N2 - OBJECTIVE: Patients hesitate to consent to electroconvulsive therapy (ECT) because of the fear of memory impairment. The mechanisms underlying this impairment are unclear, but several observations suggest hippocampal alterations may be involved. We investigated whether ECT-induced change in hippocampal volume correlates with memory impairment.METHODS: Using a 3 T MRI scanner, we acquired brain images and assessed cognitive performance in 22 severely depressed patients at three time points: (1) before ECT series, (2) within one week after the series, and (3) at six-month follow-up. The hippocampus was segmented into subregions using FreeSurfer. The dentate gyri (DG) were the primary regions of interest (ROIs) and major hippocampal subregions secondary ROIs. Cognitive performance was assessed using the Screen for Cognitive Impairment in Psychiatry and verbal memory using the Verbal Learning subtest. The linear mixed model and the repeated-measures correlation were used for statistical analyses.RESULTS: ECT induced an increase in the right and left DG volume with co-occurring worsening in verbal memory, and these changes were within-patients negatively correlated (right DG, r rm = -0.85, df = 18, p = 0.0000002; left DG, r rm = -0.58, df = 18, p = 0.008). At a six-month follow-up, the volume of both DG decreased with a co-occurring improvement in verbal memory, and these changes were negatively correlated in the right DG (r rm = -0.64, df = 15, p = 0.005). Volume increases in 14 secondary ROIs were also negatively correlated with memory impairment. CONCLUSION: ECT-related transient increases in the volume of major hippocampal subregions within-patients are associated with memory impairment. Hippocampal alterations following ECT should be the focus in searching for causes of the cognitive side effects.

AB - OBJECTIVE: Patients hesitate to consent to electroconvulsive therapy (ECT) because of the fear of memory impairment. The mechanisms underlying this impairment are unclear, but several observations suggest hippocampal alterations may be involved. We investigated whether ECT-induced change in hippocampal volume correlates with memory impairment.METHODS: Using a 3 T MRI scanner, we acquired brain images and assessed cognitive performance in 22 severely depressed patients at three time points: (1) before ECT series, (2) within one week after the series, and (3) at six-month follow-up. The hippocampus was segmented into subregions using FreeSurfer. The dentate gyri (DG) were the primary regions of interest (ROIs) and major hippocampal subregions secondary ROIs. Cognitive performance was assessed using the Screen for Cognitive Impairment in Psychiatry and verbal memory using the Verbal Learning subtest. The linear mixed model and the repeated-measures correlation were used for statistical analyses.RESULTS: ECT induced an increase in the right and left DG volume with co-occurring worsening in verbal memory, and these changes were within-patients negatively correlated (right DG, r rm = -0.85, df = 18, p = 0.0000002; left DG, r rm = -0.58, df = 18, p = 0.008). At a six-month follow-up, the volume of both DG decreased with a co-occurring improvement in verbal memory, and these changes were negatively correlated in the right DG (r rm = -0.64, df = 15, p = 0.005). Volume increases in 14 secondary ROIs were also negatively correlated with memory impairment. CONCLUSION: ECT-related transient increases in the volume of major hippocampal subregions within-patients are associated with memory impairment. Hippocampal alterations following ECT should be the focus in searching for causes of the cognitive side effects.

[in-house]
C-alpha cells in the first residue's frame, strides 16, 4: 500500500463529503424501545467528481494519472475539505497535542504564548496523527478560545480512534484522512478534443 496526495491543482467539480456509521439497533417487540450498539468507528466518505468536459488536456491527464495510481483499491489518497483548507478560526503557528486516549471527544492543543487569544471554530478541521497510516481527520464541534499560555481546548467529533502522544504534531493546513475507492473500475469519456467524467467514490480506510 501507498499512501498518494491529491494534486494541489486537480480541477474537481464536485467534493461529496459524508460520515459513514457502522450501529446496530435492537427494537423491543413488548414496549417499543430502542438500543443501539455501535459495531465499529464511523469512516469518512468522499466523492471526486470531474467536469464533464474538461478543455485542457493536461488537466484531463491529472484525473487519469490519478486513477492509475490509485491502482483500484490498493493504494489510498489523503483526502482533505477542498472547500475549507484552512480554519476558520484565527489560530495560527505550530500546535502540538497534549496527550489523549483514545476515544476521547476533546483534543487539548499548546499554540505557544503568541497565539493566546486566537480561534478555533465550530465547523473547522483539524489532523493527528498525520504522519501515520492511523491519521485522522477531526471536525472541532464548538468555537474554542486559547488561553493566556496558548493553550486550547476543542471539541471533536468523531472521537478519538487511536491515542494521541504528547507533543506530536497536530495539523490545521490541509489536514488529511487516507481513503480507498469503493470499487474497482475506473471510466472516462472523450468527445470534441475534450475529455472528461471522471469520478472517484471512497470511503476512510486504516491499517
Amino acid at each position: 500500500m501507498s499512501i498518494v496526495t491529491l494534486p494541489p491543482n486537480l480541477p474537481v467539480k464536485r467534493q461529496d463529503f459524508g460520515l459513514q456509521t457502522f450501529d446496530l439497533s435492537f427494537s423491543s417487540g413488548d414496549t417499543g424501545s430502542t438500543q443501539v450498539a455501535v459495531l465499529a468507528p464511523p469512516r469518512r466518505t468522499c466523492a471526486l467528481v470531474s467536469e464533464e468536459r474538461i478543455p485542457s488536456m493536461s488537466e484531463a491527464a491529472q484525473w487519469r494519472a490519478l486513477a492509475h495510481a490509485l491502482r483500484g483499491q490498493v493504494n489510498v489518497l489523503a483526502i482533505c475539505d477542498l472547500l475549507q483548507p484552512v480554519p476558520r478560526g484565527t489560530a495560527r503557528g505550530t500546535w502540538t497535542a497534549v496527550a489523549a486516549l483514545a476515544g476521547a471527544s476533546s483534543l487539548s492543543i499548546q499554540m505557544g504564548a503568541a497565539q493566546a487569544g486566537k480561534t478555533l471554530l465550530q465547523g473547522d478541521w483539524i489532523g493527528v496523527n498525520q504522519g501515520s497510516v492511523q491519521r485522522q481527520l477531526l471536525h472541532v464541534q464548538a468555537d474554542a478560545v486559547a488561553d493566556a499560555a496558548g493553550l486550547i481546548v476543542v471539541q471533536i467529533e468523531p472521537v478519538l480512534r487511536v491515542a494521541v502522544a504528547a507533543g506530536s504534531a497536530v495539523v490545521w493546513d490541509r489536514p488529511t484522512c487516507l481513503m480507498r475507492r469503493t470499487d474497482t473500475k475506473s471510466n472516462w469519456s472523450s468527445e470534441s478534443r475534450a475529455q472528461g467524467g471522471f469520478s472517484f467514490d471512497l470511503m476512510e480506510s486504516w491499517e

KW - ECT

KW - cognitive impairment

KW - depression

KW - hippocampus

KW - magnetic resonance imaging

UR - http://www.scopus.com/inward/record.url?scp=85099042674&partnerID=8YFLogxK

U2 - 10.1111/acps.13259

DO - 10.1111/acps.13259

M3 - Journal article

C2 - 33251575

VL - 143

SP - 238

EP - 252

JO - Acta Psychiatrica Scandinavica

JF - Acta Psychiatrica Scandinavica

SN - 0001-690X

IS - 3

ER -

ID: 61350058